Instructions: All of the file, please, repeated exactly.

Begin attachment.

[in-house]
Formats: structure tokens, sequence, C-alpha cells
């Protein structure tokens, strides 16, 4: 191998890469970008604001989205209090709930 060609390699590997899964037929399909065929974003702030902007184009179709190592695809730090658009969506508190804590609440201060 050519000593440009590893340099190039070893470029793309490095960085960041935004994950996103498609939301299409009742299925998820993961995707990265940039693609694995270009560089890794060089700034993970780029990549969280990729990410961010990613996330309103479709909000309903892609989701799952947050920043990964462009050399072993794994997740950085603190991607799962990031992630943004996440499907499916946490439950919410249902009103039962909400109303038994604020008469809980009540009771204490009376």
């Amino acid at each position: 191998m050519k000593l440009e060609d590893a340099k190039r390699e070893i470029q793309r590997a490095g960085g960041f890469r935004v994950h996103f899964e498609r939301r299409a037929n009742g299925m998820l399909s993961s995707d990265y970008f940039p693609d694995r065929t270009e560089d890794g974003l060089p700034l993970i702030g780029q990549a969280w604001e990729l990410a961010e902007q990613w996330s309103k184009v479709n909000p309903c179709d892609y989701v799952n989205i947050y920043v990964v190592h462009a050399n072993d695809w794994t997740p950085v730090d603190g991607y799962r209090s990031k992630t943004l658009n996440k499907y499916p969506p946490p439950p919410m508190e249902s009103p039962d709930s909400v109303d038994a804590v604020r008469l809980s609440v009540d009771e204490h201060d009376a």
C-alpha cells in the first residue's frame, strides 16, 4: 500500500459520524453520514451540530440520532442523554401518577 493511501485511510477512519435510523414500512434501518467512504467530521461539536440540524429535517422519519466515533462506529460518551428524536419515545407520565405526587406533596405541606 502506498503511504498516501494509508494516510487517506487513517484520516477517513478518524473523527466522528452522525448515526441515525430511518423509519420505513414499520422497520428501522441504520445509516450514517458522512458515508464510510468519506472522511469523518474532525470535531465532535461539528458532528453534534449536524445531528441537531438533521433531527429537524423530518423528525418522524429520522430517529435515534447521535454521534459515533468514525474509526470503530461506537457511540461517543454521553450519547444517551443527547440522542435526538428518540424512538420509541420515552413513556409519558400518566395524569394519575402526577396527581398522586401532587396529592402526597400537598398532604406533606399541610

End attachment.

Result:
[in-house]
Formats: structure tokens, sequence, C-alpha cells
């Protein structure tokens, strides 16, 4: 191998890469970008604001989205209090709930 060609390699590997899964037929399909065929974003702030902007184009179709190592695809730090658009969506508190804590609440201060 050519000593440009590893340099190039070893470029793309490095960085960041935004994950996103498609939301299409009742299925998820993961995707990265940039693609694995270009560089890794060089700034993970780029990549969280990729990410961010990613996330309103479709909000309903892609989701799952947050920043990964462009050399072993794994997740950085603190991607799962990031992630943004996440499907499916946490439950919410249902009103039962909400109303038994604020008469809980009540009771204490009376």
């Amino acid at each position: 191998m050519k000593l440009e060609d590893a340099k190039r390699e070893i470029q793309r590997a490095g960085g960041f890469r935004v994950h996103f899964e498609r939301r299409a037929n009742g299925m998820l399909s993961s995707d990265y970008f940039p693609d694995r065929t270009e560089d890794g974003l060089p700034l993970i702030g780029q990549a969280w604001e990729l990410a961010e902007q990613w996330s309103k184009v479709n909000p309903c179709d892609y989701v799952n989205i947050y920043v990964v190592h462009a050399n072993d695809w794994t997740p950085v730090d603190g991607y799962r209090s990031k992630t943004l658009n996440k499907y499916p969506p946490p439950p919410m508190e249902s009103p039962d709930s909400v109303d038994a804590v604020r008469l809980s609440v009540d009771e204490h201060d009376a």
C-alpha cells in the first residue's frame, strides 16, 4: 500500500459520524453520514451540530440520532442523554401518577 493511501485511510477512519435510523414500512434501518467512504467530521461539536440540524429535517422519519466515533462506529460518551428524536419515545407520565405526587406533596405541606 502506498503511504498516501494509508494516510487517506487513517484520516477517513478518524473523527466522528452522525448515526441515525430511518423509519420505513414499520422497520428501522441504520445509516450514517458522512458515508464510510468519506472522511469523518474532525470535531465532535461539528458532528453534534449536524445531528441537531438533521433531527429537524423530518423528525418522524429520522430517529435515534447521535454521534459515533468514525474509526470503530461506537457511540461517543454521553450519547444517551443527547440522542435526538428518540424512538420509541420515552413513556409519558400518566395524569394519575402526577396527581398522586401532587396529592402526597400537598398532604406533606399541610